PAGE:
Data Models

Different projects and products from the GA4GH ecosystem are assumed to develop or adopt domain specific data models.

Legacy GA4GH Object Model

The original GA4GH data model - developed by GA4GH Data Working Group (DWG) - used a general object model which combined elements of the VCF structure (variants and callsets) with a commonly used representation of “biological objects” (individual, biosample) for provenance tracking and representation of “meta information” related to the individual genotyping results.

This hierarchical object model is well suited for the representation of data from individuals and their genotyping information. It had not been developed to document e.g. recurring evidence documentation or equivalence modeling of their physiologic and phenotypic associations.

This general object model is used in various implementations, with some variations regarding requirements for the individual components (e.g. Phenopackets may not make use of the biosample component in a germline/rare disease setting; Beacon resources may not link up to individuals or even biosamples in their aggregate backend version).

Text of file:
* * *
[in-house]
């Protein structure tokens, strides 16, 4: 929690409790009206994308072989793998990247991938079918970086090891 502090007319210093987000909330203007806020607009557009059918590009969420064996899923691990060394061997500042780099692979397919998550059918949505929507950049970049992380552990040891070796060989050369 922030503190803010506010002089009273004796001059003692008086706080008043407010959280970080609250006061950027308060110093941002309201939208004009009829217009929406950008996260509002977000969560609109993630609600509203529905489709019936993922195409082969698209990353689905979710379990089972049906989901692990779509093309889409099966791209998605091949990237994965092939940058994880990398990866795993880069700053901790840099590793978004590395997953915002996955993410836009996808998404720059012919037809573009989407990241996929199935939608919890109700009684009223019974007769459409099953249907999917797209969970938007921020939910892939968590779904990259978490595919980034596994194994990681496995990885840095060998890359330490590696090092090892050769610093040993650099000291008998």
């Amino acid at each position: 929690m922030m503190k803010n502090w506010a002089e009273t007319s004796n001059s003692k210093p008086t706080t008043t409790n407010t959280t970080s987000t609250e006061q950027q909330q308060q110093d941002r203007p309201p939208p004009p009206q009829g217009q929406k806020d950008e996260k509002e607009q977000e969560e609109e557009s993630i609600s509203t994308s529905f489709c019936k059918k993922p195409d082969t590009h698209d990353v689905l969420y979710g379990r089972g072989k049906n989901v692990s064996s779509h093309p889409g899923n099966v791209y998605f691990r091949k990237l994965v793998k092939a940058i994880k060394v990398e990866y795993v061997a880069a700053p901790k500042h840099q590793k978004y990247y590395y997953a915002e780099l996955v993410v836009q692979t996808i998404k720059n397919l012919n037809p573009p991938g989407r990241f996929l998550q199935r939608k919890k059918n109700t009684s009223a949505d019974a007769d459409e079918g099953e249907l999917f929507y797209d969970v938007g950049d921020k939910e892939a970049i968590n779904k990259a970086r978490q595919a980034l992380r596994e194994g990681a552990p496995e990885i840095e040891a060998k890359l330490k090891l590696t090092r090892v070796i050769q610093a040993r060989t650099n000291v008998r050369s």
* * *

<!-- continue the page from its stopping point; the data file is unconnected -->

GA4GH core object model

A graph showing recommended basic objects and their relationships in the GA4GH Data Working Group model and their approximate representation in the Phenopackets data exchange standard. The names and attributes are examples and may diverge in count and specific wording (e.g. "subject" instead of "individual") in specific implementations.


The GA4GH data model for genomics recommends the use of a principle object hierarchy, consisting of

Additional concepts (e.g. dataset, study …) may be added in the future.


In the design of genomics APIs, file formats and storage protocols, it is of relevance to adhere to a logical object structure which reflects physical reality and common data handling procedures.

At the core of many (human health related and other) databases and procedural systems is the concept of a “biosample”, representing the source of biological material on which some (molecular or other) analyses are being performed, leading to a set of observations (e.g. the genomic variants measured by Whole Genome Sequencing and called against a reference genome, in the DNA extracted from a tissue biopsy).

For a consistant API design, it is important to relate observations and measurement to the correct object in the data model’s hierarchy. A typical example human genomic data analysis is the association of phenotypic information to the type of biosample being analysed. For the association of genomic variants with a cancer diagnosis, it is of paramount importance to know if - for an individual with a cancer diagnosis - the observed variants were called from a germline biosample (i.e. analysis of cancer predisposition) or from a cancer tissue biosample (i.e. somatic mutation analysis).

Further Reading


GA4GH Data Working Group  @mcourtot  @mbaudis 2019-10-15
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